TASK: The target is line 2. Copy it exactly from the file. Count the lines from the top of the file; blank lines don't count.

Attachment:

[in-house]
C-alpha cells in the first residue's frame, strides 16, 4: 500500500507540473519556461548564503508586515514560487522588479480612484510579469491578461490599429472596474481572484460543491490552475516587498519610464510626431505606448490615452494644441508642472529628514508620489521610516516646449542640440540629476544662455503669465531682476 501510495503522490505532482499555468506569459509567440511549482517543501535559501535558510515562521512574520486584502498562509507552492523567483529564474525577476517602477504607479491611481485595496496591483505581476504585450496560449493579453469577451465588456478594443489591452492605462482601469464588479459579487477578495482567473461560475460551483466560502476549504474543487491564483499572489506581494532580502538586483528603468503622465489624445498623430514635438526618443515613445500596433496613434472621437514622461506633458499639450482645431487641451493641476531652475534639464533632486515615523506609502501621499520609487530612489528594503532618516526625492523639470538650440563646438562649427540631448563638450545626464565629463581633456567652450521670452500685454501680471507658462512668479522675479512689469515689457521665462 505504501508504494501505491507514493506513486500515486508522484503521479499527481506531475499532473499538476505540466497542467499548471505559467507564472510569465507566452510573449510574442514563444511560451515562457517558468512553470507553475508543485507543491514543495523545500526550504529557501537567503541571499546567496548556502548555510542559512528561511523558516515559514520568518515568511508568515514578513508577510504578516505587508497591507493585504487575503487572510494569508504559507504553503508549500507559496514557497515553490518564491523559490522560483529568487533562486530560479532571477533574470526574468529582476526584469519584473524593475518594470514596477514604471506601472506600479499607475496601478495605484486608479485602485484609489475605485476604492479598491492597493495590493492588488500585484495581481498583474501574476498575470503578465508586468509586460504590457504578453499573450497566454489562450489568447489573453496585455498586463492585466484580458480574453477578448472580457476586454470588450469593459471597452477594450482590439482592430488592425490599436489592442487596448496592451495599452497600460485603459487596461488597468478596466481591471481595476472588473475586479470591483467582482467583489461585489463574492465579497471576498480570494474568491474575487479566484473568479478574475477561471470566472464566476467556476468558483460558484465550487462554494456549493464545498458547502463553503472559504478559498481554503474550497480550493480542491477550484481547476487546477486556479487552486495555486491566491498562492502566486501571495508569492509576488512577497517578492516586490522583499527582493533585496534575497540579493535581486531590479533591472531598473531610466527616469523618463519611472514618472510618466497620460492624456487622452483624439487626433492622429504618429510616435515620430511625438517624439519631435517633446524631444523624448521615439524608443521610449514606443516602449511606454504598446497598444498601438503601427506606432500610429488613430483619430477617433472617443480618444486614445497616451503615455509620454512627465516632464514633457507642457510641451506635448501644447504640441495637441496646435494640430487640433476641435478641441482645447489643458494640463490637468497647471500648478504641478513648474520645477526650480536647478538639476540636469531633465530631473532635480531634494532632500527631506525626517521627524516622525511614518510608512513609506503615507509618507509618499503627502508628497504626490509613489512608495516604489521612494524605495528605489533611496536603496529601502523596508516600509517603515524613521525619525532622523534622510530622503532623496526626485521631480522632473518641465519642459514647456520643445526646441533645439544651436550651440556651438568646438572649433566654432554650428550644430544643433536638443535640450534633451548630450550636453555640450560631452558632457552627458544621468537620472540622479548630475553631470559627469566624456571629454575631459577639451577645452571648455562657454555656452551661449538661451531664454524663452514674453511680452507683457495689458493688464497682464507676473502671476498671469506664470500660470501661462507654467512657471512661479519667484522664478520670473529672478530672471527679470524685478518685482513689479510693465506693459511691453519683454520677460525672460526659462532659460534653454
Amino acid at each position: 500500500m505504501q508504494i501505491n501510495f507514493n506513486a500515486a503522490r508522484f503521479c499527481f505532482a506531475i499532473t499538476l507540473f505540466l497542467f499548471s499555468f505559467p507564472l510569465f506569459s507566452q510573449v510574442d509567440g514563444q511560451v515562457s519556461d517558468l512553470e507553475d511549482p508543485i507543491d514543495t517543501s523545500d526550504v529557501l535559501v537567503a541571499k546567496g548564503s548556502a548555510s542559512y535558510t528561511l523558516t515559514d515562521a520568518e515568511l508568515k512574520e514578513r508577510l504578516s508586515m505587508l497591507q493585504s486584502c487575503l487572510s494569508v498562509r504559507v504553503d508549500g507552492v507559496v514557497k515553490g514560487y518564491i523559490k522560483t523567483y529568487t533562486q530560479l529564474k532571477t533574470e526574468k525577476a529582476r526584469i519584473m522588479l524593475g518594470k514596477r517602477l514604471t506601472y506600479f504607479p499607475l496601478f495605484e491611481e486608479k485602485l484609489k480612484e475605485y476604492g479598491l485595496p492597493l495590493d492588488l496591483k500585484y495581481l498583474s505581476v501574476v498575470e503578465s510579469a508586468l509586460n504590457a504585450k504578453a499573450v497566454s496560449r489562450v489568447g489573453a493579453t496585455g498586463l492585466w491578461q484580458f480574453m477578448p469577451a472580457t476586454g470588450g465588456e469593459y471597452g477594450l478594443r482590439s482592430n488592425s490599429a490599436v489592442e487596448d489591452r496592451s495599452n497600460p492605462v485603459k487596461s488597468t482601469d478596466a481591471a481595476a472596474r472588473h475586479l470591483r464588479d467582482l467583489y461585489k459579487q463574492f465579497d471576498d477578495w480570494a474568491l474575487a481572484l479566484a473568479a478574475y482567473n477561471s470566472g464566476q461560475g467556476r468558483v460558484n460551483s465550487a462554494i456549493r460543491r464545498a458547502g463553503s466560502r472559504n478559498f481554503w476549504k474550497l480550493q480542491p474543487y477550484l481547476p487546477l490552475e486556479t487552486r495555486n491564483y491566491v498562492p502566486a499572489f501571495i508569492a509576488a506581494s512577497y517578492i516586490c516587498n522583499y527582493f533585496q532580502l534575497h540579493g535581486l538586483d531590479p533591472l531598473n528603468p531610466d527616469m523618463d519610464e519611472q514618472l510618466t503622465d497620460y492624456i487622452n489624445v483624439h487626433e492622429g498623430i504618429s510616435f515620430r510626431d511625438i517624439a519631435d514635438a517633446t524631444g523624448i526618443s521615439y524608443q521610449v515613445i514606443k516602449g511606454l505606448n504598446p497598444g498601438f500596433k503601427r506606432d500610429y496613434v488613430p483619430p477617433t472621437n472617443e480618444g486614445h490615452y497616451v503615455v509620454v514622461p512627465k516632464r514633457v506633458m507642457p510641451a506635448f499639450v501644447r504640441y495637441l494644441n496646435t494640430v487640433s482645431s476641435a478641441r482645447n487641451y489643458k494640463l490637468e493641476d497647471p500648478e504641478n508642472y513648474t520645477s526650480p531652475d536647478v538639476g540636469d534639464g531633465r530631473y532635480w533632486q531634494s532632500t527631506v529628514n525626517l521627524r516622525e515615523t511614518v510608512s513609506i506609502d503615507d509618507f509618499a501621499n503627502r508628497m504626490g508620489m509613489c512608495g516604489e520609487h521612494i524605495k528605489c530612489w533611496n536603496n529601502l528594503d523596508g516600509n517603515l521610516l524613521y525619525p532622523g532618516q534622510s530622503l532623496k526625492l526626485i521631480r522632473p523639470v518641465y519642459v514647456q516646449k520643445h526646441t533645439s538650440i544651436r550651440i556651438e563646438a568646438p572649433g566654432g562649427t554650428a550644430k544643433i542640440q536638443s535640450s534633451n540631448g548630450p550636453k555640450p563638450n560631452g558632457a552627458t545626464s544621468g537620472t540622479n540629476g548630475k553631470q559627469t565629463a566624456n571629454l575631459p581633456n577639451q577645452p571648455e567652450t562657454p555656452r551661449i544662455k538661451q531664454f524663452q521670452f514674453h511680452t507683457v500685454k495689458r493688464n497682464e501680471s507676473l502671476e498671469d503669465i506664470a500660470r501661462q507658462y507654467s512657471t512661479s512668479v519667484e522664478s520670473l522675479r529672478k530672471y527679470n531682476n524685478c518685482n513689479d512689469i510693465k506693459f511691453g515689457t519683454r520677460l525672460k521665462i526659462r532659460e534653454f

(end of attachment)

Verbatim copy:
C-alpha cells in the first residue's frame, strides 16, 4: 500500500507540473519556461548564503508586515514560487522588479480612484510579469491578461490599429472596474481572484460543491490552475516587498519610464510626431505606448490615452494644441508642472529628514508620489521610516516646449542640440540629476544662455503669465531682476 501510495503522490505532482499555468506569459509567440511549482517543501535559501535558510515562521512574520486584502498562509507552492523567483529564474525577476517602477504607479491611481485595496496591483505581476504585450496560449493579453469577451465588456478594443489591452492605462482601469464588479459579487477578495482567473461560475460551483466560502476549504474543487491564483499572489506581494532580502538586483528603468503622465489624445498623430514635438526618443515613445500596433496613434472621437514622461506633458499639450482645431487641451493641476531652475534639464533632486515615523506609502501621499520609487530612489528594503532618516526625492523639470538650440563646438562649427540631448563638450545626464565629463581633456567652450521670452500685454501680471507658462512668479522675479512689469515689457521665462 505504501508504494501505491507514493506513486500515486508522484503521479499527481506531475499532473499538476505540466497542467499548471505559467507564472510569465507566452510573449510574442514563444511560451515562457517558468512553470507553475508543485507543491514543495523545500526550504529557501537567503541571499546567496548556502548555510542559512528561511523558516515559514520568518515568511508568515514578513508577510504578516505587508497591507493585504487575503487572510494569508504559507504553503508549500507559496514557497515553490518564491523559490522560483529568487533562486530560479532571477533574470526574468529582476526584469519584473524593475518594470514596477514604471506601472506600479499607475496601478495605484486608479485602485484609489475605485476604492479598491492597493495590493492588488500585484495581481498583474501574476498575470503578465508586468509586460504590457504578453499573450497566454489562450489568447489573453496585455498586463492585466484580458480574453477578448472580457476586454470588450469593459471597452477594450482590439482592430488592425490599436489592442487596448496592451495599452497600460485603459487596461488597468478596466481591471481595476472588473475586479470591483467582482467583489461585489463574492465579497471576498480570494474568491474575487479566484473568479478574475477561471470566472464566476467556476468558483460558484465550487462554494456549493464545498458547502463553503472559504478559498481554503474550497480550493480542491477550484481547476487546477486556479487552486495555486491566491498562492502566486501571495508569492509576488512577497517578492516586490522583499527582493533585496534575497540579493535581486531590479533591472531598473531610466527616469523618463519611472514618472510618466497620460492624456487622452483624439487626433492622429504618429510616435515620430511625438517624439519631435517633446524631444523624448521615439524608443521610449514606443516602449511606454504598446497598444498601438503601427506606432500610429488613430483619430477617433472617443480618444486614445497616451503615455509620454512627465516632464514633457507642457510641451506635448501644447504640441495637441496646435494640430487640433476641435478641441482645447489643458494640463490637468497647471500648478504641478513648474520645477526650480536647478538639476540636469531633465530631473532635480531634494532632500527631506525626517521627524516622525511614518510608512513609506503615507509618507509618499503627502508628497504626490509613489512608495516604489521612494524605495528605489533611496536603496529601502523596508516600509517603515524613521525619525532622523534622510530622503532623496526626485521631480522632473518641465519642459514647456520643445526646441533645439544651436550651440556651438568646438572649433566654432554650428550644430544643433536638443535640450534633451548630450550636453555640450560631452558632457552627458544621468537620472540622479548630475553631470559627469566624456571629454575631459577639451577645452571648455562657454555656452551661449538661451531664454524663452514674453511680452507683457495689458493688464497682464507676473502671476498671469506664470500660470501661462507654467512657471512661479519667484522664478520670473529672478530672471527679470524685478518685482513689479510693465506693459511691453519683454520677460525672460526659462532659460534653454